To protect giant pandas, China must preserve old-growth forests, study says

Old trees may be ideal places for pandas to raise their cubs.
Old trees may be ideal places for pandas to raise their cubs. (Gu Dao C/imaginechina For The Washington Post)

Network News

X Profile
View More Activity
Monday, January 17, 2011; 7:22 PM

Endangered pandas choose to nestle in old-growth forests

A major study suggests that if China wants to save its remaining pandas, it should preserve old-growth forests. The study shows that pandas prefer old trees, perhaps because they contain large cavities that can be used as maternity dens.

Giant pandas are famously endangered, with no more than 3,000 individuals left in the wild, all of them in China. Between 1999 and 2003, the Chinese State Forestry Administration carried out a detailed survey of the bears' habitats that covered 70 percent of their range. Fuwen Wei of the Chinese Academy of Science in Beijing and colleagues have now gone through the data to find out what their favorite haunts are.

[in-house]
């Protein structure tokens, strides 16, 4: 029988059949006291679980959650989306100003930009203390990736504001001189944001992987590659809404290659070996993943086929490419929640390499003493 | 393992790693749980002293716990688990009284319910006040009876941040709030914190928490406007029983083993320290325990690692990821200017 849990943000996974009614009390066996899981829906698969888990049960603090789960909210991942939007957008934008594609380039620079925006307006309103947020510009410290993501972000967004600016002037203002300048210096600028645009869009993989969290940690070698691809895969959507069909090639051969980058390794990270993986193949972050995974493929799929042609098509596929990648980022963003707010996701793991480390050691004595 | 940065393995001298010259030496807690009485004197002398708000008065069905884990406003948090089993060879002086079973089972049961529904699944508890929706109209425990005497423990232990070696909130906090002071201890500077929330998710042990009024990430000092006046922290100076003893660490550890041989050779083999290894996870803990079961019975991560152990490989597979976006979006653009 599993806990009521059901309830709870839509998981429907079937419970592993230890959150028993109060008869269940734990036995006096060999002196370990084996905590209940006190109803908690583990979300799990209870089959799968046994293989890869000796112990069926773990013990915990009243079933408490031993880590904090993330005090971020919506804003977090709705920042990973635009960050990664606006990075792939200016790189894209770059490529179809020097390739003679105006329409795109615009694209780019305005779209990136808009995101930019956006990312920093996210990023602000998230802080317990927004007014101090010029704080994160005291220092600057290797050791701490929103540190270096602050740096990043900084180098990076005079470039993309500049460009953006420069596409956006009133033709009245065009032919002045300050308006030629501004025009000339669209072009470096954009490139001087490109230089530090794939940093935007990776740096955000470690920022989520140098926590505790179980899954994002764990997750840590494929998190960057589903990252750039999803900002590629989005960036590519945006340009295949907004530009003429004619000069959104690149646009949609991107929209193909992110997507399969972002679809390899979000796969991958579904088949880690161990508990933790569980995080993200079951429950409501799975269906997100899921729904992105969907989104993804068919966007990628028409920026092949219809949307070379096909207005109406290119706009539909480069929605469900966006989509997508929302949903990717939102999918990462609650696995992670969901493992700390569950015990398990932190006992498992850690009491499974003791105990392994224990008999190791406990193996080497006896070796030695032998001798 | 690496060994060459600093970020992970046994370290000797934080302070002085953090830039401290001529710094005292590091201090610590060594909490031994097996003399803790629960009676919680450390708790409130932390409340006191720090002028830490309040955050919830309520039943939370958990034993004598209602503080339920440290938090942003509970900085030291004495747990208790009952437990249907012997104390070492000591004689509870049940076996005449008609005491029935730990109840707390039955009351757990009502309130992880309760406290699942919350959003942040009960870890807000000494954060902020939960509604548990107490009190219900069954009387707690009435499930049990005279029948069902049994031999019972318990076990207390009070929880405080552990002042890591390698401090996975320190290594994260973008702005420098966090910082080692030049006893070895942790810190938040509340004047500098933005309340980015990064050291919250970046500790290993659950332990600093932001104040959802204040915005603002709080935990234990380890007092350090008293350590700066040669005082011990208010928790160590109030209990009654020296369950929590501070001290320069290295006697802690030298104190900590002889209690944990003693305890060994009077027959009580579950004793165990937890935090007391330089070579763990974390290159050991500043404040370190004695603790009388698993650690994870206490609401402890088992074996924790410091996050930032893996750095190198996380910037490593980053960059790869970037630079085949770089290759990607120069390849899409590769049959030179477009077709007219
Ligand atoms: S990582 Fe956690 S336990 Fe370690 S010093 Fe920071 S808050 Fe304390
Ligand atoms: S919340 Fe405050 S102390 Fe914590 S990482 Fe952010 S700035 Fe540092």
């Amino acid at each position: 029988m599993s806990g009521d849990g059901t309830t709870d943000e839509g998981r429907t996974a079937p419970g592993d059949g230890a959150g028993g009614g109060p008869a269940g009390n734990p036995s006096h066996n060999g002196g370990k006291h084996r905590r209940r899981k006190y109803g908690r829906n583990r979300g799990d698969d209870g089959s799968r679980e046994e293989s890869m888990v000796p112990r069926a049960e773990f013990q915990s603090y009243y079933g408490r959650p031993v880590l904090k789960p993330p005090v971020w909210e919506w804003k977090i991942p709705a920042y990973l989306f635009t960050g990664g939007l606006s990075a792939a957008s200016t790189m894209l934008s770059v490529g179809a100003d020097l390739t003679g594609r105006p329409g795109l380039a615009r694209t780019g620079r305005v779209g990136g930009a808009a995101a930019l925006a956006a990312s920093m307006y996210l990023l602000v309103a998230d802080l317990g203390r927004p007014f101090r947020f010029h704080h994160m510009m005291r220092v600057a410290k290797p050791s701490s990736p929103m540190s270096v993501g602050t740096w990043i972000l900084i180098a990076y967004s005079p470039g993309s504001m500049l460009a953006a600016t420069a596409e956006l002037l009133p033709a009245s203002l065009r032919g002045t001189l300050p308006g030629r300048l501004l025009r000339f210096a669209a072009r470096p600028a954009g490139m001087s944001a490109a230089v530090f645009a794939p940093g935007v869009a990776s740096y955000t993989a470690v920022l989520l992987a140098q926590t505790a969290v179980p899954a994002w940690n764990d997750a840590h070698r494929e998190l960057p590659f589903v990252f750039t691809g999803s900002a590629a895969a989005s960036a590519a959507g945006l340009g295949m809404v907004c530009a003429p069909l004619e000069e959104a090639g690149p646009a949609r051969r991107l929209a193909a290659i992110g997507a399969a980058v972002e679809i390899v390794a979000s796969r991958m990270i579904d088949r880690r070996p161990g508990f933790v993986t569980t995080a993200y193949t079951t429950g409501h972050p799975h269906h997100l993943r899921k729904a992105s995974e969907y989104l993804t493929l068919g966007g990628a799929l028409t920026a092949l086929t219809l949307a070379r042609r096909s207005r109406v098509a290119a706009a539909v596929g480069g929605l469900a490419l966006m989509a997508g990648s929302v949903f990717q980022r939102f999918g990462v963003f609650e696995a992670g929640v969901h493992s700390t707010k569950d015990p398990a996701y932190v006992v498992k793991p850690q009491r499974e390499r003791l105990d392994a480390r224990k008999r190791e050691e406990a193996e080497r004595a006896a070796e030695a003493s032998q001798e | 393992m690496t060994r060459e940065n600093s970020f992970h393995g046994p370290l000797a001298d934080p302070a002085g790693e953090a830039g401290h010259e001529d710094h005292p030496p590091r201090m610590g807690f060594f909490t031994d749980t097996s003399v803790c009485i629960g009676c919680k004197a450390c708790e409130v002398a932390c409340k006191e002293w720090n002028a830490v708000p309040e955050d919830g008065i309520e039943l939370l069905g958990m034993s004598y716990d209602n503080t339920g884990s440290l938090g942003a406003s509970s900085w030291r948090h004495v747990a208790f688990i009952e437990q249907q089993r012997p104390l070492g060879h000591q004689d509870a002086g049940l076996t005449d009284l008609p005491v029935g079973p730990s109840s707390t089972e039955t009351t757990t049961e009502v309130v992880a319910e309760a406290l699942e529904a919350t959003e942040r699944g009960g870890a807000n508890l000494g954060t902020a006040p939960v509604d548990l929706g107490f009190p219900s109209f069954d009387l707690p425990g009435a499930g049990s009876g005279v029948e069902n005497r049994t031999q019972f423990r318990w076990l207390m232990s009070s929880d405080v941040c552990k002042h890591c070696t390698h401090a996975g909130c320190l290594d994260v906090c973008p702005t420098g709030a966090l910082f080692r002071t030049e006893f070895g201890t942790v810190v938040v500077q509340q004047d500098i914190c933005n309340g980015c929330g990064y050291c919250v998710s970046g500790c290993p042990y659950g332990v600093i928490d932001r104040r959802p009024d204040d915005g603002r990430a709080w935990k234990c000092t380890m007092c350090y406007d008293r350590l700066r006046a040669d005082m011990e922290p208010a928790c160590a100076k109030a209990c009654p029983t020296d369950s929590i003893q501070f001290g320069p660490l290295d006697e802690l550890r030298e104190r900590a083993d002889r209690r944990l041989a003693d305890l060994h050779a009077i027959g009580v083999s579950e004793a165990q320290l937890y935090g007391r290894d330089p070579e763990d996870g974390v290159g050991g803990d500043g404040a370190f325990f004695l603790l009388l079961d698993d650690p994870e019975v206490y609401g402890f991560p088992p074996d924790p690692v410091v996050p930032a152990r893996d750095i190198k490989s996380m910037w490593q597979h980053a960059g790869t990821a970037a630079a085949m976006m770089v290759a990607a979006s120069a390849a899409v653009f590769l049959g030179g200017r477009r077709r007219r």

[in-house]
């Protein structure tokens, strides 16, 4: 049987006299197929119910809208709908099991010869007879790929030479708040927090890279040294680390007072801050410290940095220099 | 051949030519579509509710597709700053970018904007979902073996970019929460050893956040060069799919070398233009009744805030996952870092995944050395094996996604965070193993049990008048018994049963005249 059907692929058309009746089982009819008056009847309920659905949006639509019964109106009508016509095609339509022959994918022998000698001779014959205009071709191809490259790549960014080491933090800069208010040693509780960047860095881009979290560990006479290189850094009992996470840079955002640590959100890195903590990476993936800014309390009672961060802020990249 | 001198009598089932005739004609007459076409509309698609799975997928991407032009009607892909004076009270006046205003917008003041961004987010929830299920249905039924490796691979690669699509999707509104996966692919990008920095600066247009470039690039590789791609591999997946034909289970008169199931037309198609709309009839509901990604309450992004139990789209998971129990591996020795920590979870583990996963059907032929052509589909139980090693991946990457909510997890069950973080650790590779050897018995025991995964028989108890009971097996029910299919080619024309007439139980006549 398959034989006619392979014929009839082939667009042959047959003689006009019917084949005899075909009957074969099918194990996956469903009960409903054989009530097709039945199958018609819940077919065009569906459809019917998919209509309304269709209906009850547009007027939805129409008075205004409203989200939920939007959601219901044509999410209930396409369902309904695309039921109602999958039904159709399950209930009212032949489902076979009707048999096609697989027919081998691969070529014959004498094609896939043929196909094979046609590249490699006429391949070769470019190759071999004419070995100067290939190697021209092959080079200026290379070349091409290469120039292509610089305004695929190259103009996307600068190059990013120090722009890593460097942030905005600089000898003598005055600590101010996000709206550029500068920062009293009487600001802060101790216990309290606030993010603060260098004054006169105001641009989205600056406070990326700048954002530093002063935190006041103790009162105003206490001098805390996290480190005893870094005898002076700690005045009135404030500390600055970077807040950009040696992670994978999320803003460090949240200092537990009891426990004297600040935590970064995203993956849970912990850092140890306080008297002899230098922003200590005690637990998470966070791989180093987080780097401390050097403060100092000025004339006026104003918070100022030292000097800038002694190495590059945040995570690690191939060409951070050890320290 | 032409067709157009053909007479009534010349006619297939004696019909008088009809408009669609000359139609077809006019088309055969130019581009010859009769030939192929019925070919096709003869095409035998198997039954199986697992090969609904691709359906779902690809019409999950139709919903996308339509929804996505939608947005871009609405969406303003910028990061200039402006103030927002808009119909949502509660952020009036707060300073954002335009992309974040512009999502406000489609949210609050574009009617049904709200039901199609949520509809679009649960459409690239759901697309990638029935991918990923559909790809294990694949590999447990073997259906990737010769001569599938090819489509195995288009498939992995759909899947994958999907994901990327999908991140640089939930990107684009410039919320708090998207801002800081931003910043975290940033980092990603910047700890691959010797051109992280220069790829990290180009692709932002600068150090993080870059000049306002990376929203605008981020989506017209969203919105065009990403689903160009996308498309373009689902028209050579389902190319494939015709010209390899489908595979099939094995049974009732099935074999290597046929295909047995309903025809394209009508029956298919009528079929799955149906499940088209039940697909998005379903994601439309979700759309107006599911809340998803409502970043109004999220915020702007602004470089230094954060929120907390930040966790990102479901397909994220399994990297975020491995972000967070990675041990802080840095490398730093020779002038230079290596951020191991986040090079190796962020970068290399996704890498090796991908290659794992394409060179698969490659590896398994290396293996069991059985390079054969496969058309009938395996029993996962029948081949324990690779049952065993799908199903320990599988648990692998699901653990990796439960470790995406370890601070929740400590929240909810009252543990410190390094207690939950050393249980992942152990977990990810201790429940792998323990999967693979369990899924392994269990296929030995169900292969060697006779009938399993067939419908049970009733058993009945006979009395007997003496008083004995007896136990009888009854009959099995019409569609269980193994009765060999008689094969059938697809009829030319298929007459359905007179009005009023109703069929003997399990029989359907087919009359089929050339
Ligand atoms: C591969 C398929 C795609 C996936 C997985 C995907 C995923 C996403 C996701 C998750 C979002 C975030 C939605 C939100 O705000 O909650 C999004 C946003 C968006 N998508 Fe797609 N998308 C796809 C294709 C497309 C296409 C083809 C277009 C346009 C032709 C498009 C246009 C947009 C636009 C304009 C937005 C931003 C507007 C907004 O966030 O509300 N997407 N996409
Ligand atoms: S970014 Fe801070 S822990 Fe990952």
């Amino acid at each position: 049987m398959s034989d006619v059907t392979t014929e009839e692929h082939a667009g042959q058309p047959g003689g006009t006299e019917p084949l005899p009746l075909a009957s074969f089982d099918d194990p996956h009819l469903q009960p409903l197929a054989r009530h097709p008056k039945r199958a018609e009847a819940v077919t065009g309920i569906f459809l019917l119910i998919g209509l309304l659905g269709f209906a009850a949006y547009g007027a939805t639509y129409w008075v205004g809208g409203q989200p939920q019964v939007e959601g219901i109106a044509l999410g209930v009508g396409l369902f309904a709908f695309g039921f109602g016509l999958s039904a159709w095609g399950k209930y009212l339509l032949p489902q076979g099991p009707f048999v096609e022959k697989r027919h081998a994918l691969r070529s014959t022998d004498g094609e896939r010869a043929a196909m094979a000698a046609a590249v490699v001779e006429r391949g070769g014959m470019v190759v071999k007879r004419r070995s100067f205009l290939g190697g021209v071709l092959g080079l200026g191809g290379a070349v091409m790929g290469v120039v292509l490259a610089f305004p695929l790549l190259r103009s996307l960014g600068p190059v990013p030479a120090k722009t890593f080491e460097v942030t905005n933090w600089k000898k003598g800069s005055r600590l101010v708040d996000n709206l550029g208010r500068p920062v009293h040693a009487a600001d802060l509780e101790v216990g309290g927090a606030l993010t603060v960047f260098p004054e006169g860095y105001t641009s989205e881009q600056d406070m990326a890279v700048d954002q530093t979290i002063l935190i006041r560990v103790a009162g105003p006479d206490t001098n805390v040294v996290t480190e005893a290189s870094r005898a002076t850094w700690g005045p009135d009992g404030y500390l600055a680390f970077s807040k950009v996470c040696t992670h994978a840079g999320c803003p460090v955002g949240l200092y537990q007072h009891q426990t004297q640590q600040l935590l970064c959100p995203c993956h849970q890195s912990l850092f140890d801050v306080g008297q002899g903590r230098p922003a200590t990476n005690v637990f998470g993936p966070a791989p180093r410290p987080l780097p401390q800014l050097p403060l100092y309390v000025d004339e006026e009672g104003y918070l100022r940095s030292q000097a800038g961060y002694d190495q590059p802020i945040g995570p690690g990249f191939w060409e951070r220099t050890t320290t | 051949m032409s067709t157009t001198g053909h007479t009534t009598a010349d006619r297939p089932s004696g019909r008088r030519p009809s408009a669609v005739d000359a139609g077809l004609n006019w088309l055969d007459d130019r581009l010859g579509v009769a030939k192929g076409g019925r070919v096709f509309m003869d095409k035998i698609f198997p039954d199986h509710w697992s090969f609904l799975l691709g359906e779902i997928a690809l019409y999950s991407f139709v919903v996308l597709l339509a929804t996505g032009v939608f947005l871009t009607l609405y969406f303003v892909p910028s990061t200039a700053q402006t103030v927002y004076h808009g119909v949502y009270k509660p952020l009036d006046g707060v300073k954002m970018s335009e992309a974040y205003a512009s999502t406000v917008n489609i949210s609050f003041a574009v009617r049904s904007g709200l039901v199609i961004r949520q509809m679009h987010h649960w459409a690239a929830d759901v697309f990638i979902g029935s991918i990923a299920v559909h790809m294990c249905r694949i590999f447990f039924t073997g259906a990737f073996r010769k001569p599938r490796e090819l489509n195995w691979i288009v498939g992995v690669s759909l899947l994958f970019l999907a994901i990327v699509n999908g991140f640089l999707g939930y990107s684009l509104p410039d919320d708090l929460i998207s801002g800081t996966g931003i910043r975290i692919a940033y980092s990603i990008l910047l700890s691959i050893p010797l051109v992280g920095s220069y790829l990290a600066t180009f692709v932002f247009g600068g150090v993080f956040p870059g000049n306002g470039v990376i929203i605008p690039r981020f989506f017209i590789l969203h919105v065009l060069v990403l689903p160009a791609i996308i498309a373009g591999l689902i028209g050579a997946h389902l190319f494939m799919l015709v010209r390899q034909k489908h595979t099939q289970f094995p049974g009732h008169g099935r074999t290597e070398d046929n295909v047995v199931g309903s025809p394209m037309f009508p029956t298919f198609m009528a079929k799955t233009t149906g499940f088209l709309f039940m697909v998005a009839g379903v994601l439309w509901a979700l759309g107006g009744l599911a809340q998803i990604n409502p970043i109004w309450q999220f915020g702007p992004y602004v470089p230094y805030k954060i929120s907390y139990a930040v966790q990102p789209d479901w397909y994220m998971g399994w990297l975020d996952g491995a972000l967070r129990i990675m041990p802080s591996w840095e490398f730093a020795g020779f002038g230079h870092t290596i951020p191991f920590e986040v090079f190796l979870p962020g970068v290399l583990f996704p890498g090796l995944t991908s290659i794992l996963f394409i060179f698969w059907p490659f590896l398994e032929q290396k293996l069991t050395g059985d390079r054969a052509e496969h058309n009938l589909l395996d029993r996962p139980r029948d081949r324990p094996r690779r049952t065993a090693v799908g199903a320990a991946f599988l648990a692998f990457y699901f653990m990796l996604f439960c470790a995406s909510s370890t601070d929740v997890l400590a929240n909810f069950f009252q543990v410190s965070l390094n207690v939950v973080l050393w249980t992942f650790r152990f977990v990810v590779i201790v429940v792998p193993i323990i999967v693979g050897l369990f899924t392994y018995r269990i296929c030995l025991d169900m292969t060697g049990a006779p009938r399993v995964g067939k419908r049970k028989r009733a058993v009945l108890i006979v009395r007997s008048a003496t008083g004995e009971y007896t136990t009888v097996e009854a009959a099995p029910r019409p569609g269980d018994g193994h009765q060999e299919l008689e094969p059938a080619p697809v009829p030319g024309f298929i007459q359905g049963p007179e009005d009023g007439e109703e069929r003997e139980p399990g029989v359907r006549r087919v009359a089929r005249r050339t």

Most of the areas where pandas lived had two characteristics. First, they had plenty of bamboo, which is what you would expect because pandas eat little else. But the panda habitats also tended to be old-growth forest.

What is so great about old-growth forests?

According to the study, one possibility is that the bamboo plants growing under old trees are more nutritious than those found under young trees. There is some evidence for this: Pandas like tall bamboo stems, and clear-cutting leads to shorter ones. The other possibility is that when caring for their young, female pandas hide away in dens, often inside hollow trees. Old-growth trees are larger, so they can contain larger cavities. It has been suggested that the number of suitable dens is a crucial limiting factor on panda breeding.

Will pandas get the old forests they need? China had a logging ban in place since 1998, but it has now expired. However, an official statement last month said that some areas, at least, will remain protected. The country has embarked on a massive reforestation program.

- Michael Marshall, NewScientist.com


© 2011 The Washington Post Company

Network News

X My Profile